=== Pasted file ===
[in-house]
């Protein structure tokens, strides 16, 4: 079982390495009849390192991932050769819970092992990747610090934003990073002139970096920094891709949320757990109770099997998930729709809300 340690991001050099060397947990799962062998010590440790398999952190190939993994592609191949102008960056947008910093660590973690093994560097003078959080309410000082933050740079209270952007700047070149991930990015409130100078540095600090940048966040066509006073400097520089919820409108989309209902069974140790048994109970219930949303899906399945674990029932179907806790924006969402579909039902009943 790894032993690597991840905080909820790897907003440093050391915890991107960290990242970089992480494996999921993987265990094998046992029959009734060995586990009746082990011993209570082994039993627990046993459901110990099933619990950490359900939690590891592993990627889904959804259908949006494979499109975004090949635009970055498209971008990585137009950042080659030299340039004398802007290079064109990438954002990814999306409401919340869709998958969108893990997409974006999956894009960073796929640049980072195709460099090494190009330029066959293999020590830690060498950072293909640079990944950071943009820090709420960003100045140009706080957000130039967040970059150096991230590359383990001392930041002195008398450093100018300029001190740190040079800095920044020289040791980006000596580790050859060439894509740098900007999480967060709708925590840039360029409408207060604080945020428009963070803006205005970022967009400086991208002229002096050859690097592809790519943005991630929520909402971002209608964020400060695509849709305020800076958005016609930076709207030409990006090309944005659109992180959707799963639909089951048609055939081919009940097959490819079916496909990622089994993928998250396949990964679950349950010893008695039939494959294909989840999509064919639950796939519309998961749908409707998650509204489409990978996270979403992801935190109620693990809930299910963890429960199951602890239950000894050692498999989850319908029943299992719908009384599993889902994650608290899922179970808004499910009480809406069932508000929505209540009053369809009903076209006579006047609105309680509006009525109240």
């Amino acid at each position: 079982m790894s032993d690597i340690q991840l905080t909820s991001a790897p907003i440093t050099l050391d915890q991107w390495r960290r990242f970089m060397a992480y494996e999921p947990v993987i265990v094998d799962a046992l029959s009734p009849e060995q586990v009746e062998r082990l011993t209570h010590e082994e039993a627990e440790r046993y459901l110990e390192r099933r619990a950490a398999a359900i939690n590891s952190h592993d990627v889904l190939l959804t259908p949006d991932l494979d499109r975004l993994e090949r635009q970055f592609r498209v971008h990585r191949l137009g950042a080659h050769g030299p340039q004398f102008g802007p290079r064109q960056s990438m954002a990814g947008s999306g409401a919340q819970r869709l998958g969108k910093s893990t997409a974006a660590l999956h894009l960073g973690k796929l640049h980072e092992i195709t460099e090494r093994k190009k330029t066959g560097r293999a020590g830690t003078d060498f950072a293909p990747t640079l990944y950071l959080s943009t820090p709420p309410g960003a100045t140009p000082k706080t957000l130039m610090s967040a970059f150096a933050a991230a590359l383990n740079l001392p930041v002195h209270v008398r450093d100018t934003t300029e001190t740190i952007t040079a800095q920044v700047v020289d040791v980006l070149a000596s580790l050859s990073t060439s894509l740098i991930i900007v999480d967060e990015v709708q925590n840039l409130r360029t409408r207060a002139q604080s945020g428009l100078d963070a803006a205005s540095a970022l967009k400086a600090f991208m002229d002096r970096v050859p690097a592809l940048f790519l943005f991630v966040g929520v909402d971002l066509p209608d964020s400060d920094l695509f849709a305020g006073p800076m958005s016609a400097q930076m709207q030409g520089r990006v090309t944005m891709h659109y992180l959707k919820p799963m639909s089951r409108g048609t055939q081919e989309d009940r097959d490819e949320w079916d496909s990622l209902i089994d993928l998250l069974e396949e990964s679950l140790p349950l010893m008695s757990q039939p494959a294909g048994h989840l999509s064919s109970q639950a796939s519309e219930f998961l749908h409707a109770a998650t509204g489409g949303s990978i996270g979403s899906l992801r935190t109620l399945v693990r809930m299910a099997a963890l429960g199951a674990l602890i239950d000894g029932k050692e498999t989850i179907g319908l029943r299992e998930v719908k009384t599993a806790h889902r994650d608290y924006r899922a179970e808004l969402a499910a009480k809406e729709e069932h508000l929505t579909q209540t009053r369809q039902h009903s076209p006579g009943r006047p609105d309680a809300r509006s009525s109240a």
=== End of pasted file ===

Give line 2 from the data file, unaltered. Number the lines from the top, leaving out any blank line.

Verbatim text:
């Protein structure tokens, strides 16, 4: 079982390495009849390192991932050769819970092992990747610090934003990073002139970096920094891709949320757990109770099997998930729709809300 340690991001050099060397947990799962062998010590440790398999952190190939993994592609191949102008960056947008910093660590973690093994560097003078959080309410000082933050740079209270952007700047070149991930990015409130100078540095600090940048966040066509006073400097520089919820409108989309209902069974140790048994109970219930949303899906399945674990029932179907806790924006969402579909039902009943 790894032993690597991840905080909820790897907003440093050391915890991107960290990242970089992480494996999921993987265990094998046992029959009734060995586990009746082990011993209570082994039993627990046993459901110990099933619990950490359900939690590891592993990627889904959804259908949006494979499109975004090949635009970055498209971008990585137009950042080659030299340039004398802007290079064109990438954002990814999306409401919340869709998958969108893990997409974006999956894009960073796929640049980072195709460099090494190009330029066959293999020590830690060498950072293909640079990944950071943009820090709420960003100045140009706080957000130039967040970059150096991230590359383990001392930041002195008398450093100018300029001190740190040079800095920044020289040791980006000596580790050859060439894509740098900007999480967060709708925590840039360029409408207060604080945020428009963070803006205005970022967009400086991208002229002096050859690097592809790519943005991630929520909402971002209608964020400060695509849709305020800076958005016609930076709207030409990006090309944005659109992180959707799963639909089951048609055939081919009940097959490819079916496909990622089994993928998250396949990964679950349950010893008695039939494959294909989840999509064919639950796939519309998961749908409707998650509204489409990978996270979403992801935190109620693990809930299910963890429960199951602890239950000894050692498999989850319908029943299992719908009384599993889902994650608290899922179970808004499910009480809406069932508000929505209540009053369809009903076209006579006047609105309680509006009525109240």